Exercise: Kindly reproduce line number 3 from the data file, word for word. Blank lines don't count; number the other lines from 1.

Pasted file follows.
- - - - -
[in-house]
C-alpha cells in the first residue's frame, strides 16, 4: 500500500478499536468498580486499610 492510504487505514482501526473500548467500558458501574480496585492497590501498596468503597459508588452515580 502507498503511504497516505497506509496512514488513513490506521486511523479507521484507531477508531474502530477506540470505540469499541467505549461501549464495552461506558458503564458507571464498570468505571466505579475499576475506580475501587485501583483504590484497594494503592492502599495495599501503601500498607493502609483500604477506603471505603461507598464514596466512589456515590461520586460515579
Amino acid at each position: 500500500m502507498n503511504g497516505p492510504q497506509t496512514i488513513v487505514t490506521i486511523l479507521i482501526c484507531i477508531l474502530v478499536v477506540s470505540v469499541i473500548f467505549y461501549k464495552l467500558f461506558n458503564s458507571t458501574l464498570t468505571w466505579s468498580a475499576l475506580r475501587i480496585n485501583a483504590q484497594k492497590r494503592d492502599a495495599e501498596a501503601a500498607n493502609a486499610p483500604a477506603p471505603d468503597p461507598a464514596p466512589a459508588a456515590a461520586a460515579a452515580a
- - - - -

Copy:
Amino acid at each position: 500500500m502507498n503511504g497516505p492510504q497506509t496512514i488513513v487505514t490506521i486511523l479507521i482501526c484507531i477508531l474502530v478499536v477506540s470505540v469499541i473500548f467505549y461501549k464495552l467500558f461506558n458503564s458507571t458501574l464498570t468505571w466505579s468498580a475499576l475506580r475501587i480496585n485501583a483504590q484497594k492497590r494503592d492502599a495495599e501498596a501503601a500498607n493502609a486499610p483500604a477506603p471505603d468503597p461507598a464514596p466512589a459508588a456515590a461520586a460515579a452515580a